Almost everyone owns a mobile phone and it’s often the latest smartphone. On average, we replace our mobile phone every 15 months—even if it’s not necessary. Very few people care what happens to their old mobile phone. Few of us are aware of how much work actually goes into such a device.
Put simply: The phone is designed at the headquarters of the respective manufacturer. But the raw materials for the mobile phone come from different countries around the world. Cobalt for the battery, for example, is mined in the Congo. The working conditions there are often inhumane. The same often applies to assembly of the various phone components in China or India, where workers endure long days of monotonous work for poor pay.
The smartphones are then sold to us at a high price. We’re interested less in where they come from and more in always having the best and latest version. When we use these devices with awareness, we show respect for both nature and people, thanks to whom we can finally hold the finished product in our hands.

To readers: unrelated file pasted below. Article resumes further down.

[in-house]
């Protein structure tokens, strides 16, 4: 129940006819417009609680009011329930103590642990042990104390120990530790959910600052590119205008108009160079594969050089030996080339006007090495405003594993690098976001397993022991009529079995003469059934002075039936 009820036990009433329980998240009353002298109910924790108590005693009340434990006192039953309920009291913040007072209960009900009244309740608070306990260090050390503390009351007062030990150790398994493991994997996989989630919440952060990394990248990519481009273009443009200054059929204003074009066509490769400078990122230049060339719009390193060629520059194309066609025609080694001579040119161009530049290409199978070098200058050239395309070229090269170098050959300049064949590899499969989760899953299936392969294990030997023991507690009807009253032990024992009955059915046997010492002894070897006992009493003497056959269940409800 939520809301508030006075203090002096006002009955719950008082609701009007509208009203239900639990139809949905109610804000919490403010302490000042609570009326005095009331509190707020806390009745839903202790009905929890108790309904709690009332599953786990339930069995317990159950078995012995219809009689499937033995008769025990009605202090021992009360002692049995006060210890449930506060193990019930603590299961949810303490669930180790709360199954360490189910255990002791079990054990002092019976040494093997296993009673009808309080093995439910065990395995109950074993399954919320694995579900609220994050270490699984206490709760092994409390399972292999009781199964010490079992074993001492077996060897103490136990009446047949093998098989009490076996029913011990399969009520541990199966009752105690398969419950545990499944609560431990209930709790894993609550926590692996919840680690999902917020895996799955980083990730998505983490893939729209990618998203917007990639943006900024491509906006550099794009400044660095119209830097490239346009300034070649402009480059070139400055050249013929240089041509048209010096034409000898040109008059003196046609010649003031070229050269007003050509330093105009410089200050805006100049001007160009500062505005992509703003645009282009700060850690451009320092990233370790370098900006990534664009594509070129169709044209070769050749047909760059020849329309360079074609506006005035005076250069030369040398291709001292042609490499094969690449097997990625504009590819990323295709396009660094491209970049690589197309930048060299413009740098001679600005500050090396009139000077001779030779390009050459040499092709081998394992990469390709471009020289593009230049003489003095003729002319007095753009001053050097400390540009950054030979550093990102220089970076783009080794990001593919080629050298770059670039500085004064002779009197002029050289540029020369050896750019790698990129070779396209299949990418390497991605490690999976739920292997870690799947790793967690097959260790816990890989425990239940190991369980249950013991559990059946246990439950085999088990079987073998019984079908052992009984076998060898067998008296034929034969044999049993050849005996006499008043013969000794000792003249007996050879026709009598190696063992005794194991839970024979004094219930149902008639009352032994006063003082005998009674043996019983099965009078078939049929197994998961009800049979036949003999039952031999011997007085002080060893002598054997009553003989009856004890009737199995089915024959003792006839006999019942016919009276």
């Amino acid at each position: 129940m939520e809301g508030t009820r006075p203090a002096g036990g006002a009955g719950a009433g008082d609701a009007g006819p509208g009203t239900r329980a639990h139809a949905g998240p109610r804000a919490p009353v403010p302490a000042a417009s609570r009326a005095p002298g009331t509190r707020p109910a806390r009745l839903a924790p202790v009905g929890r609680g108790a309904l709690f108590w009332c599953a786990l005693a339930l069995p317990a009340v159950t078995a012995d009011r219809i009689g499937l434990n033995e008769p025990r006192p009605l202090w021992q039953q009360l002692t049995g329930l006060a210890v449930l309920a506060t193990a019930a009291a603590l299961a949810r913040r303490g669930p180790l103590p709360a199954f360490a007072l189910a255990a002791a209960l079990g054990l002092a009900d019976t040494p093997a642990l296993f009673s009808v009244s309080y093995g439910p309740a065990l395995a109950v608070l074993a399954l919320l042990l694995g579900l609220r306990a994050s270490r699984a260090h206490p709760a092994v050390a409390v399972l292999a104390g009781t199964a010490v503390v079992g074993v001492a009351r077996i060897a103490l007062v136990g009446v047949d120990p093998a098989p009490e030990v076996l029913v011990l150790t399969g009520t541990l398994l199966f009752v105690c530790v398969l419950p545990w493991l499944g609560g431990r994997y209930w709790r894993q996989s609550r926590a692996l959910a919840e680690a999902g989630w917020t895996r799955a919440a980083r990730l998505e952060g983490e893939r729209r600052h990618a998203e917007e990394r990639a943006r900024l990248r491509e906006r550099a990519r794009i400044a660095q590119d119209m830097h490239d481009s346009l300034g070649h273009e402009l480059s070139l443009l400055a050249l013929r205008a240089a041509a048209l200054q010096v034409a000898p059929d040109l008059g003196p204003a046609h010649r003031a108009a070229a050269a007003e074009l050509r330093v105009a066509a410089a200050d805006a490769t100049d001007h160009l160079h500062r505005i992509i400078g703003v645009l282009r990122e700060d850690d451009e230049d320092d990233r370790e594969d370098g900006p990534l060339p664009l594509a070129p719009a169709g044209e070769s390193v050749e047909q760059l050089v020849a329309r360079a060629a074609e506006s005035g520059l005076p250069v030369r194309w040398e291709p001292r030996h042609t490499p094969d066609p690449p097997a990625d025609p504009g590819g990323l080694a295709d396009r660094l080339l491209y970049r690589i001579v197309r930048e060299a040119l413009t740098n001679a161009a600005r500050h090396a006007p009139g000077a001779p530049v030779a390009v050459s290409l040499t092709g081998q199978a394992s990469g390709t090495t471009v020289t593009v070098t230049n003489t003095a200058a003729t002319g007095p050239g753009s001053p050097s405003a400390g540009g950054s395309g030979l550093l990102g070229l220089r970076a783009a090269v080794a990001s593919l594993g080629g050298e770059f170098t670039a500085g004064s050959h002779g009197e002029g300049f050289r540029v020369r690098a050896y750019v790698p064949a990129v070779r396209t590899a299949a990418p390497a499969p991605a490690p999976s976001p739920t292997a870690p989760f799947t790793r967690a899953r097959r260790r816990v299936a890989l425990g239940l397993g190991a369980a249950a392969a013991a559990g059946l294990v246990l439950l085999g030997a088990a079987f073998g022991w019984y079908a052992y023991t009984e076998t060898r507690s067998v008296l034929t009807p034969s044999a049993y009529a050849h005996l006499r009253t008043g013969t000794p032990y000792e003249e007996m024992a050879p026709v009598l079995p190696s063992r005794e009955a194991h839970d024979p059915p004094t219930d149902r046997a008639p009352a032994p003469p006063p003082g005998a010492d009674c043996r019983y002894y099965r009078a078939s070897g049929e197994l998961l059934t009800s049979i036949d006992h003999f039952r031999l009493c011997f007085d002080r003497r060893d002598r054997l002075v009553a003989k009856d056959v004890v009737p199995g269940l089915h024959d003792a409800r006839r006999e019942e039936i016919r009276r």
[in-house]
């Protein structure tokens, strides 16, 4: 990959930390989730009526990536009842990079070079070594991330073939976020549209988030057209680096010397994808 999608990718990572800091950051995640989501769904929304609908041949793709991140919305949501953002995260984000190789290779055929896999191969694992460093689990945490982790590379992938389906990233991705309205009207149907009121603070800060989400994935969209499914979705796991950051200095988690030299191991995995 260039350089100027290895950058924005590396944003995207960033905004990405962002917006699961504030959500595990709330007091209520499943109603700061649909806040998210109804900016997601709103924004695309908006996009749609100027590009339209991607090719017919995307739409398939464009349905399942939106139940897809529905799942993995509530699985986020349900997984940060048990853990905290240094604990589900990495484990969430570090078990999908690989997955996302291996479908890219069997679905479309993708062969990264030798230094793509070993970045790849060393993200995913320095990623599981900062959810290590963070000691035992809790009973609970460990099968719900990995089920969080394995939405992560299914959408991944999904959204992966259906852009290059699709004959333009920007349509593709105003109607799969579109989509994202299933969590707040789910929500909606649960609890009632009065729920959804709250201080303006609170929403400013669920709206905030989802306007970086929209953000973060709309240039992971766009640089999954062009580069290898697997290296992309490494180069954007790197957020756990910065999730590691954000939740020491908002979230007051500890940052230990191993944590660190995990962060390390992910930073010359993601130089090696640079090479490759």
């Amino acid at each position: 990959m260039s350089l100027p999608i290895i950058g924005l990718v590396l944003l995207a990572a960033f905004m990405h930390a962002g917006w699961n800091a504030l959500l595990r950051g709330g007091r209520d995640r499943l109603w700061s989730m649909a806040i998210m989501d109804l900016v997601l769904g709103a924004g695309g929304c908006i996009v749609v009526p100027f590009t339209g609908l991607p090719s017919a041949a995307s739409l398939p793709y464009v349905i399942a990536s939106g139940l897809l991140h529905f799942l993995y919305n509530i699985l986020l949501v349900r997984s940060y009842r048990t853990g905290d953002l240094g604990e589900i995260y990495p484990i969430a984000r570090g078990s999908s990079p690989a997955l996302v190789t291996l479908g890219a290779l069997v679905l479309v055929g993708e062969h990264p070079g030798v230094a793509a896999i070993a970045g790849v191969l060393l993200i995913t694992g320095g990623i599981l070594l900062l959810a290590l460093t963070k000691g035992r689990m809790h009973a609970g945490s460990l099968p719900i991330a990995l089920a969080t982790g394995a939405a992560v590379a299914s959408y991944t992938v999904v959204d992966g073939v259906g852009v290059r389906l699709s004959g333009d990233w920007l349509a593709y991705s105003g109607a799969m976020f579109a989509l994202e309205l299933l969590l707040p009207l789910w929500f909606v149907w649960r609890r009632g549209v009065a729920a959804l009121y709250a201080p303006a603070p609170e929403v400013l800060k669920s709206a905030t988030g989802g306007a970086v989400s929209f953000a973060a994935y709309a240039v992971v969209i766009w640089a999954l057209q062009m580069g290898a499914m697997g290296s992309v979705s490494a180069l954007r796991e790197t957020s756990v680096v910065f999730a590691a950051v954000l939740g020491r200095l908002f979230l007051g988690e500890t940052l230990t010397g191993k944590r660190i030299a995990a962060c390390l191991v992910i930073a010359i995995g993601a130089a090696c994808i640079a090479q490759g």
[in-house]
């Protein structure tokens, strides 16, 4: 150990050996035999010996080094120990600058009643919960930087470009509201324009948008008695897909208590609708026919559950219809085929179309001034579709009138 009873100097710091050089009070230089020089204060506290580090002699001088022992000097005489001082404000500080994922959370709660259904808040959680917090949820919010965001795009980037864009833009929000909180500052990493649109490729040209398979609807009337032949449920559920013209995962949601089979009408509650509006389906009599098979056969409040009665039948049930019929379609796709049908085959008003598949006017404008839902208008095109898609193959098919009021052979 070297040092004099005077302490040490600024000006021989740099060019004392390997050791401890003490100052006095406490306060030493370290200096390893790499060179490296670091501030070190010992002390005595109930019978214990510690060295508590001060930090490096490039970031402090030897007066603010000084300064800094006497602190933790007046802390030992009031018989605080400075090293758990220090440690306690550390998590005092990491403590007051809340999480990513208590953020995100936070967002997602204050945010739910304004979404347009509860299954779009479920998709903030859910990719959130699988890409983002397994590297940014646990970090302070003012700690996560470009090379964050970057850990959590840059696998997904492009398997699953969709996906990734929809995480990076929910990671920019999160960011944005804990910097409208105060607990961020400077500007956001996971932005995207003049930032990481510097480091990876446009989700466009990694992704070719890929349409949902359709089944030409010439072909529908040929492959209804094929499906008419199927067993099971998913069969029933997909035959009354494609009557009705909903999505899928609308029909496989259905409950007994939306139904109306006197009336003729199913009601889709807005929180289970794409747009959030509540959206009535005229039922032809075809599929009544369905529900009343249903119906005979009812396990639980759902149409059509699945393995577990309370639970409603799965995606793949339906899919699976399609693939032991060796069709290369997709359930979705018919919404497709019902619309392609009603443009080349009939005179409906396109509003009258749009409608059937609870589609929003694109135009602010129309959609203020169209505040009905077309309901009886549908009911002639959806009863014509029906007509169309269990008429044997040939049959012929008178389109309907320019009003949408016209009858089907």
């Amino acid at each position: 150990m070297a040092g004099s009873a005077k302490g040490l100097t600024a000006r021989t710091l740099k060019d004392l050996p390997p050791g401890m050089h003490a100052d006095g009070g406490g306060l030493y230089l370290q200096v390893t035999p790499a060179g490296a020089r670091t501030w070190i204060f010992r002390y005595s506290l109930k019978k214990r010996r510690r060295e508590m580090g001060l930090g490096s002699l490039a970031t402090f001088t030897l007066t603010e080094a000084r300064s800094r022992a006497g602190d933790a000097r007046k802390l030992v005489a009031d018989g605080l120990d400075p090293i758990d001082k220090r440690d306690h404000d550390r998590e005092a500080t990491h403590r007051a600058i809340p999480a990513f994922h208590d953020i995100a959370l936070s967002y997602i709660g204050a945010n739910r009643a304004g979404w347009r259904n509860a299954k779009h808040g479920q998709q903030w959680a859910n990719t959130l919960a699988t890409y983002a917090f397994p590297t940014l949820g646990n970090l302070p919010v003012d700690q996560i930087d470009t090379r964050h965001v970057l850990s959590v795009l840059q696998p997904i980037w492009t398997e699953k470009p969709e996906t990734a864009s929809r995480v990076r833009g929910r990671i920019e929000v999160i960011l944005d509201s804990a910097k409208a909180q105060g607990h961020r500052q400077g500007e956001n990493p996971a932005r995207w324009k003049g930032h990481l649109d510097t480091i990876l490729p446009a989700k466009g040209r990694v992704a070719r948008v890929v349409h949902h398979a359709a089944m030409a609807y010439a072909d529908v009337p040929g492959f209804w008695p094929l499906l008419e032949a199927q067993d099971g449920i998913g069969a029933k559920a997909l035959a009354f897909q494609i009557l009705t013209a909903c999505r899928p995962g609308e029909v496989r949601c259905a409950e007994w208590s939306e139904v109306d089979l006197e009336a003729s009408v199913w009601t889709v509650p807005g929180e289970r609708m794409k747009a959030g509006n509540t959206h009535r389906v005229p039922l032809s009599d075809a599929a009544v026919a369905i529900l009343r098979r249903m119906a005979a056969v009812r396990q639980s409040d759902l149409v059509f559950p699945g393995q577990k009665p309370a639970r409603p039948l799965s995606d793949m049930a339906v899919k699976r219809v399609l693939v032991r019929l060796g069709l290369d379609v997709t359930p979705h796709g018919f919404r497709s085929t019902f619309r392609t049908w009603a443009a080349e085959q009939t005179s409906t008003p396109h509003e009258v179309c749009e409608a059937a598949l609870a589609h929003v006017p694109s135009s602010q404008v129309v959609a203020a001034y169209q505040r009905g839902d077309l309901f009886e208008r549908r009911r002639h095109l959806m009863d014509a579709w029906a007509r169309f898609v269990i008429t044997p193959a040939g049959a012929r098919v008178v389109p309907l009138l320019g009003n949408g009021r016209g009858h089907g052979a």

- Use your smartphone for as long as possible and get it repaired if you can. The best and only really environmentally friendly solution is to use a smartphone as long as possible.
- Give away or sell your smartphone when you no longer want it. You’re prolonging its life. Perhaps a family member or a friend would like it! Aid organisations are also grateful for mobile phone donations.
- If your smartphone really is no longer usable, make sure you recycle it or dispose of it properly.